Under the direction of Prof. Neptune, Director of Externships and Public Interest Programming, Howard University School of Law has "collaborated with students from Catholic University of America’s Columbus School of Law to create the Law Students Protect the Vote volunteer initiative.  We are encouraging students from other area law schools to volunteer and ensure that everyone can exercise their right to vote.  Additionally, every member of the HUSL community is invited to volunteer. If you are interested, here are three ways you can participate:

Election Protection National Voter Hotline

The national, nonpartisan Election Protection coalition works year-round to ensure that all voters have an equal opportunity to vote and have that vote count. They need legal volunteers to remotely staff the national voter hotline—thousands of shifts are available from now through Election Day! Volunteers assist voters experiencing problems. Training and support are provided and volunteers will need a computer and internet service. Sign up here.

Poll Monitor

Nonpartisan volunteer poll monitors help voters navigate the voting process and cast their votes without obstruction, confusion, or intimidation. Volunteers may be connecting voters with trained legal professionals and resources to safely and securely cast their ballots.  Volunteers may also observe polling places (from your vehicle or with proper personal safety equipment), monitor social media for disinformation, or educate voters on their rights. Please note that volunteering will differ from state to state. Sign up here.

Poll Worker

America is facing a record shortage of poll workers this year due to the coronavirus and the fact that most poll workers are typically over the age of sixty. Most jurisdictions task election workers with setting up and preparing the polling location, welcoming voters, verifying voter registrations, and issuing ballots. Poll workers also help voters understand the voting process by demonstrating how to use voting equipment and explaining voting procedures. Poll workers are critical to ensuring that we have a safe, fair election. Sign up here (state-by-state information) or here.

Common Cause Election Protection

Common Cause has provided a way to combat voter social media misinformation and disinformation as well as provide assistance to voters. Before you begin, sign their volunteer agreement here and then sign up for an in-depth training session.

October 18th at 5pm ET 

October 25th at 5pm ET 

November 1st at 5pm ET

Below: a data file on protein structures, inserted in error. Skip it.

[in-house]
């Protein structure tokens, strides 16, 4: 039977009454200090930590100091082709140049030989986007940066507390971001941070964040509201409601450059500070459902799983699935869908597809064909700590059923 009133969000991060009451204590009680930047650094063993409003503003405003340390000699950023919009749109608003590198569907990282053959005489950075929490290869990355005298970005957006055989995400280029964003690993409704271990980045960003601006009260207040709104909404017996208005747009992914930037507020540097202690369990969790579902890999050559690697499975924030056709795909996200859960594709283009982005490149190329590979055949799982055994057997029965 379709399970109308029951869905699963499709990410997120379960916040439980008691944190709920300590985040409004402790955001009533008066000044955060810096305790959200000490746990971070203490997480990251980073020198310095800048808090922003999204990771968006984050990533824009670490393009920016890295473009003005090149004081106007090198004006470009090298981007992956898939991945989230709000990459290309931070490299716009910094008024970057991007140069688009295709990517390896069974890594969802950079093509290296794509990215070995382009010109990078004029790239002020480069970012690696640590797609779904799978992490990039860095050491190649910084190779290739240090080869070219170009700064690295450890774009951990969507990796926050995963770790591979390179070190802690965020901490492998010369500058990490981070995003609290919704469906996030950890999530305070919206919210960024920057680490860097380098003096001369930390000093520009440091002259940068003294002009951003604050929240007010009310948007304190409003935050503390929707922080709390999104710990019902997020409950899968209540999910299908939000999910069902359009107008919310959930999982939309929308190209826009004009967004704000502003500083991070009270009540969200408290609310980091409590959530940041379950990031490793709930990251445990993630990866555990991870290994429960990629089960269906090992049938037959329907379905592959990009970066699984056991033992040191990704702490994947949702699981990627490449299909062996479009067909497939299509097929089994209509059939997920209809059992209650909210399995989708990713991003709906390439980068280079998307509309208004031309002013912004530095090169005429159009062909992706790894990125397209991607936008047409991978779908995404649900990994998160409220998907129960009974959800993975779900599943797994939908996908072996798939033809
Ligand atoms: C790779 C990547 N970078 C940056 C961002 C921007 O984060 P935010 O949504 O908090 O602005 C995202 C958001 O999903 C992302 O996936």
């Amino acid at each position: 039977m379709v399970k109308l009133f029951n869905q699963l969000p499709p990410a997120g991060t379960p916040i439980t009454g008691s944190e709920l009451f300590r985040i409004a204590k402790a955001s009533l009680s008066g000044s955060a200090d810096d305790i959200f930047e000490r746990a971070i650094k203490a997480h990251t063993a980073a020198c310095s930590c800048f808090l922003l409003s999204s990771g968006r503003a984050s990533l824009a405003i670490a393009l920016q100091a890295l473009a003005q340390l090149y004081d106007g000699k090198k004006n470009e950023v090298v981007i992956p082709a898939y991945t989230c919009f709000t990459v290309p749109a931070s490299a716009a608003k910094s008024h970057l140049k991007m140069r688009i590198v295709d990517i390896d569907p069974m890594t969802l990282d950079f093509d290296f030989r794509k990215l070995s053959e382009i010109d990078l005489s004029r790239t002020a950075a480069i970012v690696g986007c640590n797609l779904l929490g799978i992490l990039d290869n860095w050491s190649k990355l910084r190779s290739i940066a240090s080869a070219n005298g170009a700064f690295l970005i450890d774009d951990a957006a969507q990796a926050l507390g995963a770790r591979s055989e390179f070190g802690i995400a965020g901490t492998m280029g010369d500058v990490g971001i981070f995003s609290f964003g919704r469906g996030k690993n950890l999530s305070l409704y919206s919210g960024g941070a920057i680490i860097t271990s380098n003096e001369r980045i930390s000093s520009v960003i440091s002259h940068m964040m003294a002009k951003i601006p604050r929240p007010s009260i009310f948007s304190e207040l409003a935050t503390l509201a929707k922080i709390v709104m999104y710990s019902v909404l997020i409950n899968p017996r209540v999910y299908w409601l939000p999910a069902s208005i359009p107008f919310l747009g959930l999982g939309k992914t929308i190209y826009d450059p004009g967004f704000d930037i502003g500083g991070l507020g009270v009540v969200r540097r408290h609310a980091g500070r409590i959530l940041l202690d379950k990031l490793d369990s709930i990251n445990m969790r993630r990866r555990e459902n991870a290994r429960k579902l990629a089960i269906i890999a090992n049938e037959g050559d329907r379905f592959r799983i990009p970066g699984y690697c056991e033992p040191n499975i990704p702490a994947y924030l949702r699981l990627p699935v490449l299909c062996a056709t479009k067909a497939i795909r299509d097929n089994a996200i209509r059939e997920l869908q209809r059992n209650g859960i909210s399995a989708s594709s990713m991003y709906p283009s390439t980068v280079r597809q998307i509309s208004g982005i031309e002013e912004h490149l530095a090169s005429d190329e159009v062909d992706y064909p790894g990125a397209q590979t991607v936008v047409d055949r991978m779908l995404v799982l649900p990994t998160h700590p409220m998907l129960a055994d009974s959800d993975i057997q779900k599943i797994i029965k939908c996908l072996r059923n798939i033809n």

We the Action

We the Action is sponsoring the Fair Fight Action: Declaration Capturing/Writing anti-voter suppression project.  In this remote project, volunteers will collect stories and draft declarations when voters experience issues at the polls and with absentee voting. Capturing declarations help disenfranchised voters feel like their voices are being heard, reveal voter suppression attempts by state and local governments, and gather crucial evidence in election-related civil rights legislation. Volunteers will be provided with training and supervision.

Be sure to follow Law Students Protect the Vote on Instagram @lawstudentsprotecthevote and Twitter @Law_Vote for updates and information.

Students’ volunteer hours will count towards the Pro Bono Pledge.  See the attached flyer for more details!"


Voters who are concerned they may not meet the absentee ballot requirements should reach out to the ACLU for guidance and support.  The current "Virginia witness requirement" has already been flagged by the ACLU as it create additional burdens on individuals who may be self-isolating alone.  UPDATE: FEDERAL COURT APPROVES PARTIAL SETTLEMENT IN ACLU VOTING LAWSUIT CHALLENGING VIRGINIA’S WITNESS REQUIREMENT DURING COVID-19 PANDEMIC (May 5, 2020)

Explore Candidates and Issues

Voting in the News (Selected)







Want to learn more about voting in each state?  Visit our VOTE: Request a Ballot (State by State Guide), compiled for Howard University students and faculty as well as interested members of the public to spread the word on ballot initiatives in the 2020 general election and introduce to resources on voting.


© Howard University School of Law Library.  Questions about this guide should be directed to